Are Automated Status Updates From Location Check-In Apps Degrading Your Social Network?
from the this-dept.-is-checking-out dept
Does this look familiar?
I’m at the Apple Store Palo Alto in Palo Alto http://gowalla.com/spots/9591
about 7 hours ago via Gowalla
It looks all too familiar to me. And these messages are increasing in frequency in inboxes and social sites. What’s going on here is that a fairly new kind of app, the "location check-in" service, is starting to get more traction among early adopters, and the usage is resulting in rapidly increasing "10-20" updates. Last week, the SXSW conference was ground-zero for this battle, as two of the hottest players, Foursquare and Gowalla, battled it out a year after both launching at the same event. Gowalla, behind for most of the year, gained steam at SXSW, winning a SXSW Web Award. Gowalla launched an updated app in Austin…and that’s where my trouble began.
It seems that many of my social contacts have decided to try Gowalla this past week, and as a result, my Status Updates from my Contacts in LinkedIn, and "What’s Hapenning" in Twitter are getting stuffed with spammy updates of every time one of them shows up at some coffee shop. This is the worst of social…the anecdotal "I’m brushing my teeth now" update that we all made fun of before we discovered the real value of Twitter.
What has happened is that these Check-In apps are degrading the average value of the messages my friends send. As a "follower", I tend to only follow people who put tight filters on their tweets, usually offering some deliberate thought about politics, telecom, or technology. But once these people connected Check-In apps to Twitter, their deliberate, pensive, witty tweets are being overrun by location spam. I’m not your mom, and I don’t care where you are!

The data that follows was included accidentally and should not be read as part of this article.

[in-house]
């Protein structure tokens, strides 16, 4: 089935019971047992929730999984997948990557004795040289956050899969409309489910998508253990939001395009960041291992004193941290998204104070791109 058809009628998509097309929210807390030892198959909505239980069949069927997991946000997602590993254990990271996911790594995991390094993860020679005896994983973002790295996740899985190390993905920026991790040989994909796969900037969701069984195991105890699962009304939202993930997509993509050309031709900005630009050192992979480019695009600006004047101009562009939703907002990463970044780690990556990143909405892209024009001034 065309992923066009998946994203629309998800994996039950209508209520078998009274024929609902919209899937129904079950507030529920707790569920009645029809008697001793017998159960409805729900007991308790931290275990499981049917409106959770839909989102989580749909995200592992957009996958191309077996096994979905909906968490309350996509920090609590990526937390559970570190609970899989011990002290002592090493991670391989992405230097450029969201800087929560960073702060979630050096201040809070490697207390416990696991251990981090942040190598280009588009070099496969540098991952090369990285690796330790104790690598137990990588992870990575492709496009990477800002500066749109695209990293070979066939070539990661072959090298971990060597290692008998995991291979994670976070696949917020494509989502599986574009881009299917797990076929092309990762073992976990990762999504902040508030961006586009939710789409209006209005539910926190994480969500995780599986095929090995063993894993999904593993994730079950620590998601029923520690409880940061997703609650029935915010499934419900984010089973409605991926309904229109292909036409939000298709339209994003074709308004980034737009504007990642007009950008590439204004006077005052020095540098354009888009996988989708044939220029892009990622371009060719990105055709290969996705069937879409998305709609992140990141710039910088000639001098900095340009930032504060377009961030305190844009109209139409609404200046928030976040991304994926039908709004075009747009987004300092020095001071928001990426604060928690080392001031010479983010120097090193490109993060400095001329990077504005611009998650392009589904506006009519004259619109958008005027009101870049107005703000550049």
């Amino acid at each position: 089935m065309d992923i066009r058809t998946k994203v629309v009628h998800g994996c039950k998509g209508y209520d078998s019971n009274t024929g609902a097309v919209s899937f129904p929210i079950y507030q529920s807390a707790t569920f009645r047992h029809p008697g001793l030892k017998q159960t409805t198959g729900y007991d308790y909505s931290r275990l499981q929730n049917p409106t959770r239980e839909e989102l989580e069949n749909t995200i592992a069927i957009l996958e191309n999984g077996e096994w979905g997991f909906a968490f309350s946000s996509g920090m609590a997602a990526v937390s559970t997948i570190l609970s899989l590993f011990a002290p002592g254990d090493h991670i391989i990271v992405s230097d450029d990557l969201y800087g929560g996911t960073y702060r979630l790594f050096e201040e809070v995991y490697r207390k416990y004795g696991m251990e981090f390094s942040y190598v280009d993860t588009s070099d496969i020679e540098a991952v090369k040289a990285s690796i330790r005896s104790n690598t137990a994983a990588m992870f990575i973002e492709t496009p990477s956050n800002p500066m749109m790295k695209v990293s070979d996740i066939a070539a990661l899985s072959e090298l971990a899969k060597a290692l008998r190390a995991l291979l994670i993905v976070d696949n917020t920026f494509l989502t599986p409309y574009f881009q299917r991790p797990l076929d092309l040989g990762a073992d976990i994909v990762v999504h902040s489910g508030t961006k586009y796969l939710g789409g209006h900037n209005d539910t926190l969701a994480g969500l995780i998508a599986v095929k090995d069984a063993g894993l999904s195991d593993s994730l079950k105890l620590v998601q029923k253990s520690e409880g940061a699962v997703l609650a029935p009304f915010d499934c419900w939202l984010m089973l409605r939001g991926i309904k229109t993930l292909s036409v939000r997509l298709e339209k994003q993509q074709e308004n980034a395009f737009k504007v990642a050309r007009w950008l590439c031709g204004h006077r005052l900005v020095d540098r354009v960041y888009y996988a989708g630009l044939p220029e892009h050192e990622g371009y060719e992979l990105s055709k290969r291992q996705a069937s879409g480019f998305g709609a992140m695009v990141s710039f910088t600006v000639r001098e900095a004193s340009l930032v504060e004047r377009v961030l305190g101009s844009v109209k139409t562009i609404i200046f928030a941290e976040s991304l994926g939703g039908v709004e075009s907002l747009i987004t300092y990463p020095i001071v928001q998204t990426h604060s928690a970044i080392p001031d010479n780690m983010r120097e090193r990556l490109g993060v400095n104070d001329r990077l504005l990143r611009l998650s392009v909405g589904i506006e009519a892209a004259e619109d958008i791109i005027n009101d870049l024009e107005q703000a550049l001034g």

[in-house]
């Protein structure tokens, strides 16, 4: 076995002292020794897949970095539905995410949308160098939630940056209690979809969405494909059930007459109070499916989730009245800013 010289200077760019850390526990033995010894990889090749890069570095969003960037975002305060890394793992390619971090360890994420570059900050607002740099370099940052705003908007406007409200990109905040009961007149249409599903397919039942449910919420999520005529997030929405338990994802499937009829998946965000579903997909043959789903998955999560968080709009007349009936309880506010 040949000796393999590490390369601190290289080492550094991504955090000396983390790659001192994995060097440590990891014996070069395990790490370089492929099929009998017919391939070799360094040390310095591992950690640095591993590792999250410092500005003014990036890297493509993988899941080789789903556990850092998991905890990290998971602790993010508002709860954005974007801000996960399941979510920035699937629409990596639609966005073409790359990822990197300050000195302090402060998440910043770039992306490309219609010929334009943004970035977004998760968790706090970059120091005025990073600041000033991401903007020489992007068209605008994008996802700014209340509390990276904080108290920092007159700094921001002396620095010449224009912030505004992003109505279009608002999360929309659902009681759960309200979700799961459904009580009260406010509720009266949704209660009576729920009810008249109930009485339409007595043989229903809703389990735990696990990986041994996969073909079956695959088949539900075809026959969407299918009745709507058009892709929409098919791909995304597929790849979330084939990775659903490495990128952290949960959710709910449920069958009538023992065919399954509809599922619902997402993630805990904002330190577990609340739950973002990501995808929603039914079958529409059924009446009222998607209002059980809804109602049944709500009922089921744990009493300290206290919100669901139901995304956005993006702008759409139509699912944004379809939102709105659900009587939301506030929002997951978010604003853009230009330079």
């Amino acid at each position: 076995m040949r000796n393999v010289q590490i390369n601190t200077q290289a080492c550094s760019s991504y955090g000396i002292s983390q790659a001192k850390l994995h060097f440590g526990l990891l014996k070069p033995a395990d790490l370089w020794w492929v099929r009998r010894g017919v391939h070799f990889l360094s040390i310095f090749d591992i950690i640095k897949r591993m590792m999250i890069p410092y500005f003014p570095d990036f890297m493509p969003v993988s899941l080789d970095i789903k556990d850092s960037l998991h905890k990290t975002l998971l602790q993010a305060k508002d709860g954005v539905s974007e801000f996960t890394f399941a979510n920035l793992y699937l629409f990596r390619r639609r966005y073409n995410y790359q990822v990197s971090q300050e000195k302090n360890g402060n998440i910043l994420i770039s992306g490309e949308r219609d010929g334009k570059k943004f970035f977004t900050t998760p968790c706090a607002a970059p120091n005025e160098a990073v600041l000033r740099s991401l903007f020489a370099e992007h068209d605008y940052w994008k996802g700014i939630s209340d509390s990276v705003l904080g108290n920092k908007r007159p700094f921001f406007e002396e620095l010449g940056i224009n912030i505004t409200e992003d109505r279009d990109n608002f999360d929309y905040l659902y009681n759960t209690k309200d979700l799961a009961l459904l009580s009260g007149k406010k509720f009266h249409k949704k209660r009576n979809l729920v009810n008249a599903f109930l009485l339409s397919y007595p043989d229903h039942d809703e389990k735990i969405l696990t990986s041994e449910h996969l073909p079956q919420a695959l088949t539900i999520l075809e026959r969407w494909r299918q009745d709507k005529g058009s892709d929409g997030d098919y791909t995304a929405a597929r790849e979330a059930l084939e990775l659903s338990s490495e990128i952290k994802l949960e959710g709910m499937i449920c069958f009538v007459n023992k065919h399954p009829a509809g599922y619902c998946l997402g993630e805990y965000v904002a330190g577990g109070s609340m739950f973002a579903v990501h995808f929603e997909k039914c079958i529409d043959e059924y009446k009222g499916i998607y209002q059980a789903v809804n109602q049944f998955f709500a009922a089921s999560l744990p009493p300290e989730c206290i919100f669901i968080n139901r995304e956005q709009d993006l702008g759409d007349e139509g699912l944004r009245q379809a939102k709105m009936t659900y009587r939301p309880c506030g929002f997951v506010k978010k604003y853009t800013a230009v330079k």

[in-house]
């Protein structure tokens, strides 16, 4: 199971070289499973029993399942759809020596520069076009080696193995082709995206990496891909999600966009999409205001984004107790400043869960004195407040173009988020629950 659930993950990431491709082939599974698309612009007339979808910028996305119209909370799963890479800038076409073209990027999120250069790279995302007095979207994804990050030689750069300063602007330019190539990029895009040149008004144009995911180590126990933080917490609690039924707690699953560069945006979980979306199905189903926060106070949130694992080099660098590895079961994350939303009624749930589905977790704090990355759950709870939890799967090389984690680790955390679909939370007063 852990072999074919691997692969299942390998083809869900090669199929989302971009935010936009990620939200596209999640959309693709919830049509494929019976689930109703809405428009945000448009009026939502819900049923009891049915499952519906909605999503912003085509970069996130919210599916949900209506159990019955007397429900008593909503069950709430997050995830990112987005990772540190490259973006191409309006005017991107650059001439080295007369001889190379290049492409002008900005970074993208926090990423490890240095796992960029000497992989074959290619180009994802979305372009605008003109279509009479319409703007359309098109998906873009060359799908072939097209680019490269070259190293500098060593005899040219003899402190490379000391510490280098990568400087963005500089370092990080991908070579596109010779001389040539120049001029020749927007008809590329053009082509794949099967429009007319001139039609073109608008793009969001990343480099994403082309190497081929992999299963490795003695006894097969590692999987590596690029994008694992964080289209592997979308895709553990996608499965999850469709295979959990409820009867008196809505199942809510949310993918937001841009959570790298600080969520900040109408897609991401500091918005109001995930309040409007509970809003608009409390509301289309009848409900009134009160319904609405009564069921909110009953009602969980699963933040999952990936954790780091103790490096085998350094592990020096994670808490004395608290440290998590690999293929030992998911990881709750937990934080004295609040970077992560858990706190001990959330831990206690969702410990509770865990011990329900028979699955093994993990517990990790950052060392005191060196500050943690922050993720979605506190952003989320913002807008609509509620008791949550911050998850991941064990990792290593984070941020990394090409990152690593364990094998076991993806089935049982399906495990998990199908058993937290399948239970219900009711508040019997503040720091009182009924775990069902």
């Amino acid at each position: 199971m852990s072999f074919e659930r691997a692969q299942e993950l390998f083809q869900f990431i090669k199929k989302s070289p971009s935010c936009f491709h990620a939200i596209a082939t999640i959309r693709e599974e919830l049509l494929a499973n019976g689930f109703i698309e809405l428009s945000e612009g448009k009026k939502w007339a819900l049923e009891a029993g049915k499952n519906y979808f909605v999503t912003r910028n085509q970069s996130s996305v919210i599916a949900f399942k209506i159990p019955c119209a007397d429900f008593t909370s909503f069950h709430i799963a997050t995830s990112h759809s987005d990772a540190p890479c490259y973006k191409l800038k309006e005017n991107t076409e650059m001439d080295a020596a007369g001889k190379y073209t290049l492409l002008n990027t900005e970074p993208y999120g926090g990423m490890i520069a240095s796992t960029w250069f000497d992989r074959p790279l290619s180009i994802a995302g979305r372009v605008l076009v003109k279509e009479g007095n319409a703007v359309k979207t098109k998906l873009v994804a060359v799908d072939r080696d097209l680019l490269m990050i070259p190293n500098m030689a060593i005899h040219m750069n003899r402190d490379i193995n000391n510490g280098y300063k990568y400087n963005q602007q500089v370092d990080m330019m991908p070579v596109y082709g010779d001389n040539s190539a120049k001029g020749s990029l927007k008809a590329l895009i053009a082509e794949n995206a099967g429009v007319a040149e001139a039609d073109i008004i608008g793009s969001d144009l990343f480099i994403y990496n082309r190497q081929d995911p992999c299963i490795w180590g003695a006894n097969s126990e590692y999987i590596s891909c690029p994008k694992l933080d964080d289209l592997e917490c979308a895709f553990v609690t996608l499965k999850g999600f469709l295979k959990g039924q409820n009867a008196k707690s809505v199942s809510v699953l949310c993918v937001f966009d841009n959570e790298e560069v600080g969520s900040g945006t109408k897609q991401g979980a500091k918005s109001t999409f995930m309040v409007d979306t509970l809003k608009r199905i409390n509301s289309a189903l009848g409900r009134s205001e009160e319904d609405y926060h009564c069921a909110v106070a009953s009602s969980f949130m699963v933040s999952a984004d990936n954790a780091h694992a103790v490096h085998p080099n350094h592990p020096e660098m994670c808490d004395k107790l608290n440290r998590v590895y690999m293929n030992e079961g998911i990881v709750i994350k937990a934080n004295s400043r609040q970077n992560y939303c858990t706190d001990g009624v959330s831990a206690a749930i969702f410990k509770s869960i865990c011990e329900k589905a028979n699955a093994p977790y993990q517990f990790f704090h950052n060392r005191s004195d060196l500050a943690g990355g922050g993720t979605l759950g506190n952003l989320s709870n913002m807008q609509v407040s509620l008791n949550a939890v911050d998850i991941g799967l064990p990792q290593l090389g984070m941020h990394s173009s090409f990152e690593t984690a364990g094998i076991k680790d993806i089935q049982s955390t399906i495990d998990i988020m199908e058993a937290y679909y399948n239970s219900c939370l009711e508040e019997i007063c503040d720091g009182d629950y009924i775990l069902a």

To be fair, the Check-In apps, by themselves, are not bad, and can be quite cool. I like being able to sign into locations, leave virtual notes there, leave pictures on a virtual board, rate the place, get discounts. Many of the uses are fun, informative, and even whimsical. I like the goofy competition for "being the mayor" of the bubble tea shop. If you have no idea what I’m talking about, Shane Snow over at Mashable describes the leading apps well, including a head-to-head feature chart. So while the apps can be engaging, it’s just the optional connection of these apps to automatic outbound messages that is problematic and can generate too much chaff.
Not only can automated messages add up in quantity, but they can occasionally send the wrong signals, or be cause for embarassement. On one funny occasion, my wife visited someone at the hospital, and she turned on Foursquare. Because of the lingo of these apps, her Facebook page and friends were pushed the message "Liz just checked-in @ Kaiser Permanente Medical Center – Walnut Creek". Now, much as we liked the free flowers, we’re not sure she was sending the right signals.
Like email and spam in the 90s, the good-quality, human written missives are being substituted by pointless, automated messages. It’s far easier for a server to crank me out a message than for a person to type out 140 characters, so I predict this unfortunate trend to continue. An increasing number of status updates will be coming – not from your friends – but from machines they’ve allowed to send on their behalf. Too bad. I wanted to stay in touch with my friends, not their software.